As for working 3 hours a day, it fits with what I've read about a couple of primitive tribes but does not fit at all with what I've read in Little House on the Prairie. So, it may be easier to do that in some environments than others, even if you don't want all the fabulous electronics we have available to us to day (which I do).

  4. I’m going to contradict myself when discussing this chapter! While I have followed the advice to a degree-I didn’t go as far as finding a government job but I did actively seek a better paid one in the not for profit sector (and have same satisfaction and stress as my string of other not for profit jobs). This is helpful yes to saving money. However this YMOYL chapter is just too devoid of emotion and politics for me. I think the point that people over identify with their work is important and to redefine work as paid activity helps gain more perspective. Yet I am unable to work in as disassociated sense as inferred in this chapter. I mean you have to do the best you can for your own self respect, and attend training and show at least some passion to sustain a job of work over time and place. Maybe it’s me not letting go but I think the chapter tries to do too much and is very male in tone (individualised, task centred, goal orientated). Debs point stood out for me too- I am trying to create a self reliant lifestyle and I can tell you now it doesn’t happen in 3 hours a day. Frugal do it yourself life is very time consuming- not that I begrudge it. Good to read everyone’s perception too. I’m not looking forward to commenting on the next chapter! It’s just too depressing : ) I can tell you now I’m not reaching the cross over point any time soon if ever!!! Ruth in WA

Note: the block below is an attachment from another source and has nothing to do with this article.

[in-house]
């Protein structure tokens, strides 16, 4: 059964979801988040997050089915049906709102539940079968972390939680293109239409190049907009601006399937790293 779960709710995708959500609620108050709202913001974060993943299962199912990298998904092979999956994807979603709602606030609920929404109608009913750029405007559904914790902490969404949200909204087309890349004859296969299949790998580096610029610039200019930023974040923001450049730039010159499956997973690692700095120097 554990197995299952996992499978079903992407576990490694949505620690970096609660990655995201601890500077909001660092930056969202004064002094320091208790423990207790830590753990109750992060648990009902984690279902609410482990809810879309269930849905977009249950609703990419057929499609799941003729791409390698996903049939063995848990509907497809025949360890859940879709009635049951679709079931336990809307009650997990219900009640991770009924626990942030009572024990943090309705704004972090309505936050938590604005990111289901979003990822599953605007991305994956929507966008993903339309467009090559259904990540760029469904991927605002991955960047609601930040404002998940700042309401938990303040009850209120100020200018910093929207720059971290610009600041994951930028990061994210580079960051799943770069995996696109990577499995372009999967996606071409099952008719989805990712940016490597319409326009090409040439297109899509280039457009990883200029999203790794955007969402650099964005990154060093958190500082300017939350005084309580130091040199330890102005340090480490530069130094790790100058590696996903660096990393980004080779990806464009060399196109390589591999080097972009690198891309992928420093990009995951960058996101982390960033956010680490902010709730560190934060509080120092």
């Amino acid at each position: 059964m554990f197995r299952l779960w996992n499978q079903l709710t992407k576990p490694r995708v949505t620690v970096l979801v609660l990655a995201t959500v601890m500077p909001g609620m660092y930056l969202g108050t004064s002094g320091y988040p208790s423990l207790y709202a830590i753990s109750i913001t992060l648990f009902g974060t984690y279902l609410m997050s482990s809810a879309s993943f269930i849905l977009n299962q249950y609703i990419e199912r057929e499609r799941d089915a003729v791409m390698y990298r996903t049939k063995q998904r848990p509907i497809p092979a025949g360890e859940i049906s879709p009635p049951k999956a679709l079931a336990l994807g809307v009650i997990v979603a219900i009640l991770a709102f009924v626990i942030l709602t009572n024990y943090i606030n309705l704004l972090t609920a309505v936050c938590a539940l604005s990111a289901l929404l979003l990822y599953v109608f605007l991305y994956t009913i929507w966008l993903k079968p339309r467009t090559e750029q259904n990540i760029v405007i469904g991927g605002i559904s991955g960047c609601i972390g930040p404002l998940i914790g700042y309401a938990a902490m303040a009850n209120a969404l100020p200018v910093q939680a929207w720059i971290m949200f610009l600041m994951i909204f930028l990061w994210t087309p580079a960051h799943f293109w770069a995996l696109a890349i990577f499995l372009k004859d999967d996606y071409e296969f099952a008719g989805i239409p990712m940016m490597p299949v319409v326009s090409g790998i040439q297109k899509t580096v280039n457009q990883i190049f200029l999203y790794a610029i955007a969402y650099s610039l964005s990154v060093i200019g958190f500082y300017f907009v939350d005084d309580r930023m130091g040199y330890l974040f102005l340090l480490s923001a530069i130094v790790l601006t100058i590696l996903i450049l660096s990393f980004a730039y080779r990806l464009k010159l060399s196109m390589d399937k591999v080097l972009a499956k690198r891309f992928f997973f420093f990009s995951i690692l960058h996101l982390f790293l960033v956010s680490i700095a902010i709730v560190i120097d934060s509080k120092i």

1. I think the point of this chapter is that if you normally look for the most fun job you can find, since you are stuck at work many, many hours, you might want to also consider less fun jobs that would let you quit completely much sooner.

      If like me, you couldn't stand to do any of those jobs that would let you quit in only 3 - 5 years, you could at least make sure to remember to compare the true salary when deciding whether to switch jobs--the actual salary, the value of the benefits, the (negative) value of the commutes and added expenses, etc.